Success in social media is about creating conversations. The idea is simple: Put online what is pressing at the right time, popularise it, accord it high visibility, and ensure it is a low-effort, high-impact affair. PHOTO | FILE .
Success in social media is about creating conversations.
The idea is simple: Put online what is pressing at the right time, popularise it, accord it high visibility, and ensure it is a low-effort, high-impact affair.
Just like that, you become a social media activist.
And the opportunities for social media campaigns abound. Perhaps it is this fact that injects fleeting enthusiasm into the minds of many.
For, in almost every sector, there are to be found those who illegalise what is genuine, invalidate what is right and mock what is irreproachable.
Expectant, we take to social media. We create pages, upload videos, post tweets and initiate online campaigns. The online citizenry likes, shares and/or retweets. Noise is made. Petitions are signed.
But suddenly the din dies down; the posts and videos become a blur in an online world where millions others are uploaded every second. Deflated, everybody retreats to their enclaves and leave a few spirited ones to carry on with the crusade.
SOCIAL MEDIA ACTIVISM
But establishing a workable social media strategy is about more than posting an update to inform or demand – it goes beyond relevance or appeal.
Success is about being able to create and maintain a conversation with your audience. John Rampton, writing in Forbes, says: “If you’re not generating conversations or new subscribers, or making any money, then whatever you’re doing has failed.”
The idea is that there is no point creating something, however worthwhile, if nobody is going to check it out, to endorse it.
Ory Okolloh, in her blog, Kenyan Pundit, exemplifies social media activism that attempts to create and keep conversations going. The comments that follow each post are not just those of writers, but hers as well.
Sometimes, she will take a reader’s comment and weave it into her own script, thereby sustaining one continuous conversation that touches on a range of matters on society, politics and governance.
It helps that she writes to try and influence a change in attitudes – what this does is that it gives people a chance to reflect, seek opinions and weigh in, and to be part of the conversation. People tune out if all one does is shouting without listening.
In a league of its own is Jackson Biko’s Bikozulu which, though not about activism, hoists up and breezes one along with its beautiful prose.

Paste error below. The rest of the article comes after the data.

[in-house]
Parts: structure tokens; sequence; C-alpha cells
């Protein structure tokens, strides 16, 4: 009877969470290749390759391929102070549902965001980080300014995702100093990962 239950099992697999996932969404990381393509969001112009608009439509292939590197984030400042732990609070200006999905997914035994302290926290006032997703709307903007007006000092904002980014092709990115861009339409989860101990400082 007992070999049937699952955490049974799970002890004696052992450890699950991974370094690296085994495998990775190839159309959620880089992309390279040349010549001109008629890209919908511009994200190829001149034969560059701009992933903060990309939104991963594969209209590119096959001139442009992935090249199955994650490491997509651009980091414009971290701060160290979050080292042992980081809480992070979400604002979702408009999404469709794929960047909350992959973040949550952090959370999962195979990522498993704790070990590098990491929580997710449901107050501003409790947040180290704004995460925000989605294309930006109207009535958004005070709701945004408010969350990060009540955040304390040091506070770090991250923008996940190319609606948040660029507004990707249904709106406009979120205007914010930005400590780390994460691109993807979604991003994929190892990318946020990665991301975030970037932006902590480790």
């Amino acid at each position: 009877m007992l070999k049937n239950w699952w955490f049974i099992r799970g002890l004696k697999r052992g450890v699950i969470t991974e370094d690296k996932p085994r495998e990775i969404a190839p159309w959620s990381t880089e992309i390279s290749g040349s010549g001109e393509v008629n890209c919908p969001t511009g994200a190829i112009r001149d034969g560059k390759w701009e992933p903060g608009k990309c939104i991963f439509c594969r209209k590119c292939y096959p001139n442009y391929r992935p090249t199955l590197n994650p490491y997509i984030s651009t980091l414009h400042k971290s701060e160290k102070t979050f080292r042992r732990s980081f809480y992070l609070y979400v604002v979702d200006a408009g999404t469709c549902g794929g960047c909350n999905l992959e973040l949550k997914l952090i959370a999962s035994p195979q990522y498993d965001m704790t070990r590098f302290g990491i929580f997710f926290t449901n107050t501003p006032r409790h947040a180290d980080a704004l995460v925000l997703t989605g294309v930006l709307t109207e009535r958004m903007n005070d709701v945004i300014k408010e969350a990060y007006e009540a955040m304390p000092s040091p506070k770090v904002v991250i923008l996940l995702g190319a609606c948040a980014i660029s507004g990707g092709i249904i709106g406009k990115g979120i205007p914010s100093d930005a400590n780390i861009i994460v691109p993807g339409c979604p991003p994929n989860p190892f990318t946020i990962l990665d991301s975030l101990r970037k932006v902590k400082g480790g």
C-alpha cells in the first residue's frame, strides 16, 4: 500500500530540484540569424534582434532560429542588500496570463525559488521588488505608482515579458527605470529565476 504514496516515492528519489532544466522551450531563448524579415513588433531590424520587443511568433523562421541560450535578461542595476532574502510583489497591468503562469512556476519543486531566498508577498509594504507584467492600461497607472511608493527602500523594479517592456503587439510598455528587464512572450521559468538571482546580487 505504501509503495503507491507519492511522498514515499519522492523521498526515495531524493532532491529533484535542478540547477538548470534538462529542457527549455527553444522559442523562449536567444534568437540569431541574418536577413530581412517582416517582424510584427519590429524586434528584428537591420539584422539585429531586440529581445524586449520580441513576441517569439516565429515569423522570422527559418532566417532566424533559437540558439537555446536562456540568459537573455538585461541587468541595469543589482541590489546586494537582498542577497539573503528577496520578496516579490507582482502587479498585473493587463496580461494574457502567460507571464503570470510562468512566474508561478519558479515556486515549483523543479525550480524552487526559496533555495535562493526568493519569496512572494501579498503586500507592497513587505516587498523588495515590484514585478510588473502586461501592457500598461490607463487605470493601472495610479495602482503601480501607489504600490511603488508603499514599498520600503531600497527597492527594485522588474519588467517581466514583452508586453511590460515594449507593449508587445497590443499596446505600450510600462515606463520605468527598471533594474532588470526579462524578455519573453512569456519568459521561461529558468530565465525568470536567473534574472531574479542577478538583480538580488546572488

Bikozulu is unique in that the author gives readers space to post their own stories. If the blog were about activism – admittedly, this is pure conjecture – it is something that even those glorified social media snobs would find hard to pass up.
The thing is, social media campaigns need to cause a buzz for them to have impact. Facebook is great because it is the most commonly used social medium.
But it may not be for you if your aim is to promote a jigger-eradication campaign, for example. That is something better articulated through YouTube – show people something that affects their emotions and you will have won them over. Twitter, on the other hand – at least that is how it has been profiled – simply won’t work if people do not know you.
Want people to boycott a certain brand because the company slaves its workers 15 hours a day and pays them less than half the minimum wage?
Assuming you can articulate that in 120 characters; who are you? Why should we listen to you? How many followers do you have? Are they hooked enough to keep retweeting what you say ... But put that same message on Facebook, packaged in a brief video or an appropriate captioned photo and you create enough attention to influence.
At this point, Dead Beat Kenya comes to mind. The narrative on its page reads thus: “A descriptive term that refers to parents of either gender, who have freely chosen not to be supportive, or who do not pay their child-support obligations”.
For the duration it was open to subscription, it created fervour alright, and even had most FM stations holding discussions about it.
Anonymous voices found expression. But then it all died down. So, how many men began paying upkeep after their photos and phone numbers were splashed online?
We will never know. For one, it is a crude way of righting a wrong and, besides, those “accused” do not get the chance to tell their version of the story.
Social media activism, just like every other cause, is all about strategy.
Lose the plan and you will have lost the game.